Standing Committee F
Thursday 16 March 2000
[Mrs Ray Michie in the Chair]
Meaning and location of ``interception'' etc.
Amendment proposed, [this day]: No. 48, in page 4, line 5, at end insert-
`( ) The Secretary of State may by order provide for a further definition of the words-``a substantial section of, the public in any one or more parts of the United Kingdom.''.'.-[Mr. Heald.]
Question again proposed, That the amendment be made.
Mr. Oliver Heald (North-East Hertfordshire): I welcome you to the Chair, Mrs Michie. We have been on Committees on which you have served as a member and more recently that you have chaired. I know that you will keep us in excellent order.
I was making the point that the Minister may well have a policy that the obligations and notices that are required under clause 12 should relate to the larger public systems and services, but there are no real safeguards to ensure that in clause 12. An order would be made under the negative procedure and few such orders are ever debated. Although the Minister may feel at this stage that it is right to impose the obligations only on the larger systems, over time criminals may begin to understand that and will use the loopholes in smaller systems to avoid their communications being intercepted.
It may be trite to say this, but crime fighting, detection and prevention are part of a moving tableau. We must be careful not to argue that we are not going to provide any protections now because we have good, sensible intentions. Later, the imperative of crime fighting, detection and prevention may require rather different approaches and the balance will have to be struck again. In an area like this, which involves fundamental human liberties, important issues relating to freedom of trade and regulation and the legitimate rights of crime fighters, striking that balance should be a matter for Parliament and not for the Minister by his own Executive action.
We are entitled to know how that balance is struck now, which is not very clear from the clause, and whether it may have to be struck again in future. The amendment would at least give the Minister the opportunity to do that. If the doubts and concerns expressed by the Internet Services Providers Association have any merit, the position may have to be redefined. The Minister must take the power suggested in the amendment or perhaps deal with the matter in some other way in the Bill. We are not satisfied with the answers.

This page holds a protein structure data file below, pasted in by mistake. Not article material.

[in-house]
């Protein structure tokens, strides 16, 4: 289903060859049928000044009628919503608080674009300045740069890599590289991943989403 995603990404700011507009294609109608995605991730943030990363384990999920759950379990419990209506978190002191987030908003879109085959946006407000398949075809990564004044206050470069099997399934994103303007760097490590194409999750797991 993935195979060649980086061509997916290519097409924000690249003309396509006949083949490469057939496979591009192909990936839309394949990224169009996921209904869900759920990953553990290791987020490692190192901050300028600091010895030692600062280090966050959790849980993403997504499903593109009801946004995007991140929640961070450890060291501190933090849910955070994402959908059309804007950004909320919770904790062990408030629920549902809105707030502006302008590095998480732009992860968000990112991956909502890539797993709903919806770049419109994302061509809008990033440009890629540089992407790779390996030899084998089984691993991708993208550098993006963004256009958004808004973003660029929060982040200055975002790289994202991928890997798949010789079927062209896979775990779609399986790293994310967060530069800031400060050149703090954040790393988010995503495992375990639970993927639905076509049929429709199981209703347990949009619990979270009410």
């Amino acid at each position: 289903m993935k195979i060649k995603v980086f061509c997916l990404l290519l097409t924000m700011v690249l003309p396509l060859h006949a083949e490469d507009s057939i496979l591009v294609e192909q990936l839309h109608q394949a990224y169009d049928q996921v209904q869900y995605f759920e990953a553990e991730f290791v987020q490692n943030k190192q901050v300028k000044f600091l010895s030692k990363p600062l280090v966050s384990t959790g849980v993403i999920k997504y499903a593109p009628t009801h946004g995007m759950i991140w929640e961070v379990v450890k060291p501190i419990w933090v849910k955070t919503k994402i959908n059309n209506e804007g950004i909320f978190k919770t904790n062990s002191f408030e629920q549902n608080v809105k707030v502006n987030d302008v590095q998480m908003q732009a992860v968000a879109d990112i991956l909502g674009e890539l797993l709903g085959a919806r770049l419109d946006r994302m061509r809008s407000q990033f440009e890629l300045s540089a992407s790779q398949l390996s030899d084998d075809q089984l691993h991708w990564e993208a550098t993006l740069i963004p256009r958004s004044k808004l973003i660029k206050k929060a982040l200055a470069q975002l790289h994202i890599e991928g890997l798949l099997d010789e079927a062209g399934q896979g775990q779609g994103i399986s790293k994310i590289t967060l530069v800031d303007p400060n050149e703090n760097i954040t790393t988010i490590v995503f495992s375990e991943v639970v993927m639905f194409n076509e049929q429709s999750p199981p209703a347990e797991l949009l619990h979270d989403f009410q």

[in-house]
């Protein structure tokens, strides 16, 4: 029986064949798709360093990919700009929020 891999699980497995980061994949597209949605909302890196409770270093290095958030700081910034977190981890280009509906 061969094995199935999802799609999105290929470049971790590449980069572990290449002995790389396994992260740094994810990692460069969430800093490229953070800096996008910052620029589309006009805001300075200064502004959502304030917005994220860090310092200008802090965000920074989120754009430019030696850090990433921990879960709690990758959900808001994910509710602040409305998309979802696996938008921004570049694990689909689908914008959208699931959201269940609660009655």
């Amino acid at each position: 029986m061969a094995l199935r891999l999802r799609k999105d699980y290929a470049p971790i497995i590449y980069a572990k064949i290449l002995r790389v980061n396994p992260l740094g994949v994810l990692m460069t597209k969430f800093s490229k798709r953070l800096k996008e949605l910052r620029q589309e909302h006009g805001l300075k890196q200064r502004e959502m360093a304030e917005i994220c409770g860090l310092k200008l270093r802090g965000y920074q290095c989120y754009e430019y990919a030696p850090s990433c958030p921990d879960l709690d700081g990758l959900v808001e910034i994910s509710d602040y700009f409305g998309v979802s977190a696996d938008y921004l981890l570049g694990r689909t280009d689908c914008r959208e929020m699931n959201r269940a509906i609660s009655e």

The Minister of State, Home Office (Mr. Charles Clarke): May I, Mrs Michie, echo the welcome that the hon. Member for North-East Hertfordshire (Mr. Heald) gave you?
I said most of what I had to say immediately before we adjourned. I should like to re-emphasise two points. First, I accept that there is some force in the hon. Gentleman's argument. The situation will change over time. Therefore, we shall discuss the matter further with the internet service providers. I am prepared to consider whether this would be better dealt with under clause 12 and the order process that allows full discussion, or by the device suggested by the hon. Gentleman. On the basis of that assurance, I hope that he will withdraw the amendment.
Mr. Heald: That is a generous and sensible approach by the Minister. I beg to ask leave to withdraw the amendment.
Amendment, by leave, withdrawn.
Mr. Heald: I beg to move amendment No. 4, in page 4, line 39, after ``is'', insert ``reasonably''.
The amendment relates to clause 2(5), which restricts the definition of an interception by excluding interceptions that relate only to address or logging data.
The Committee has already decided that reckless interceptions without lawful authority will not come within the ambit of the offences in clause 1. That raises the importance of the amendment. Subsection (5), as drafted, allows interceptions of the content of communications not to be treated as interceptions. It states that
any conduct that takes place in relation only to so much of the communication as consists in any address or other data comprised in or attached to a communication (whether by the sender or otherwise) for the purposes of any postal service or telecommunication system by means of which it is being or may be transmitted;
is not to be considered an interception, nor is
any such conduct, in connection with conduct falling within paragraph (a).
In other words, attempting to find addresses and data
as gives a person who is neither the sender nor the intended recipient only so much
Interruption.] Yes. It is saying that such interceptions are not to be considered as true interceptions. The wording is very broad. It means that whenever the authorities want to uncover ``communications data'' and addresses, they can do it by serving a notice under clause 21 in such a way as to require the interception of communications, including their content, so that they can be sieved through in order by serving a notice under clause 21 in such a way as to require interceptions of communications, including their content, so that they can be sieved through in order to find addresses and logging data. Quite large amounts of communications could be read and it would not be an interception because it was necessary to find the addresses and the data within it. This means that quite disproportionate requests to view content in order to find data, although they would offend the structure of clauses 20 and 21, would not be covered by any offence. There would not be any criminal penalty if the content of these communications was read.